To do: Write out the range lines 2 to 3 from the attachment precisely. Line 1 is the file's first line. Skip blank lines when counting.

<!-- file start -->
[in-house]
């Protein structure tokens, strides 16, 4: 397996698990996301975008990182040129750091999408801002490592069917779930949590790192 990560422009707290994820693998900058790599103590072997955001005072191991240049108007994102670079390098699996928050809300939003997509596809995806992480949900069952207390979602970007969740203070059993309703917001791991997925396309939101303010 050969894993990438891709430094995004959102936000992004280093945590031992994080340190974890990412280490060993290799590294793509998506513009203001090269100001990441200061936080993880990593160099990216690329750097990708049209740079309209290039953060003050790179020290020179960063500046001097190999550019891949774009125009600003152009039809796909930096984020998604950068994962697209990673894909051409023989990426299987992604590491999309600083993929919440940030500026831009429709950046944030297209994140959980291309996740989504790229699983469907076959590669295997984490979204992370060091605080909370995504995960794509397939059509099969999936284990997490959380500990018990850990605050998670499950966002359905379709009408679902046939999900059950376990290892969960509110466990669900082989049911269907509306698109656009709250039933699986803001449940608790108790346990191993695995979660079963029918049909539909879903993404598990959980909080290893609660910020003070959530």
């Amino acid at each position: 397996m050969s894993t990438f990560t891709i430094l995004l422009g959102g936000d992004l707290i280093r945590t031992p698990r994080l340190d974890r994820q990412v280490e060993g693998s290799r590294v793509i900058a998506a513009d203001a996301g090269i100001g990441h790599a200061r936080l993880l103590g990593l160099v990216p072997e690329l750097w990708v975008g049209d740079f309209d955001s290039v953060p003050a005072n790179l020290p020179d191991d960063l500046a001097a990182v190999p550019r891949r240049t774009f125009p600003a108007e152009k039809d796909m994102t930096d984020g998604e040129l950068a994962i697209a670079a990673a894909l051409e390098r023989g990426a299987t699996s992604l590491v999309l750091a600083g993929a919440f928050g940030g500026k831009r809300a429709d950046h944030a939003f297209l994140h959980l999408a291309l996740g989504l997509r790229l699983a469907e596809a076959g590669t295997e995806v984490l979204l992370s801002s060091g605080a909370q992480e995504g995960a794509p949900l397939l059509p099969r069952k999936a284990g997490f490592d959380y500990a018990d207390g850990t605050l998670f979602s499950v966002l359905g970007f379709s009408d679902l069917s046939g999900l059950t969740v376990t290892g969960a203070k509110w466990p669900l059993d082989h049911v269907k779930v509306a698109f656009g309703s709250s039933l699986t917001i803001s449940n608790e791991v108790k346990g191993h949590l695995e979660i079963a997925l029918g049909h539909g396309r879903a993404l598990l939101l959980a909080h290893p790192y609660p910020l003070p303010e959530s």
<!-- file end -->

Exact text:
């Protein structure tokens, strides 16, 4: 397996698990996301975008990182040129750091999408801002490592069917779930949590790192 990560422009707290994820693998900058790599103590072997955001005072191991240049108007994102670079390098699996928050809300939003997509596809995806992480949900069952207390979602970007969740203070059993309703917001791991997925396309939101303010 050969894993990438891709430094995004959102936000992004280093945590031992994080340190974890990412280490060993290799590294793509998506513009203001090269100001990441200061936080993880990593160099990216690329750097990708049209740079309209290039953060003050790179020290020179960063500046001097190999550019891949774009125009600003152009039809796909930096984020998604950068994962697209990673894909051409023989990426299987992604590491999309600083993929919440940030500026831009429709950046944030297209994140959980291309996740989504790229699983469907076959590669295997984490979204992370060091605080909370995504995960794509397939059509099969999936284990997490959380500990018990850990605050998670499950966002359905379709009408679902046939999900059950376990290892969960509110466990669900082989049911269907509306698109656009709250039933699986803001449940608790108790346990191993695995979660079963029918049909539909879903993404598990959980909080290893609660910020003070959530």
């Amino acid at each position: 397996m050969s894993t990438f990560t891709i430094l995004l422009g959102g936000d992004l707290i280093r945590t031992p698990r994080l340190d974890r994820q990412v280490e060993g693998s290799r590294v793509i900058a998506a513009d203001a996301g090269i100001g990441h790599a200061r936080l993880l103590g990593l160099v990216p072997e690329l750097w990708v975008g049209d740079f309209d955001s290039v953060p003050a005072n790179l020290p020179d191991d960063l500046a001097a990182v190999p550019r891949r240049t774009f125009p600003a108007e152009k039809d796909m994102t930096d984020g998604e040129l950068a994962i697209a670079a990673a894909l051409e390098r023989g990426a299987t699996s992604l590491v999309l750091a600083g993929a919440f928050g940030g500026k831009r809300a429709d950046h944030a939003f297209l994140h959980l999408a291309l996740g989504l997509r790229l699983a469907e596809a076959g590669t295997e995806v984490l979204l992370s801002s060091g605080a909370q992480e995504g995960a794509p949900l397939l059509p099969r069952k999936a284990g997490f490592d959380y500990a018990d207390g850990t605050l998670f979602s499950v966002l359905g970007f379709s009408d679902l069917s046939g999900l059950t969740v376990t290892g969960a203070k509110w466990p669900l059993d082989h049911v269907k779930v509306a698109f656009g309703s709250s039933l699986t917001i803001s449940n608790e791991v108790k346990g191993h949590l695995e979660i079963a997925l029918g049909h539909g396309r879903a993404l598990l939101l959980a909080h290893p790192y609660p910020l003070p303010e959530s």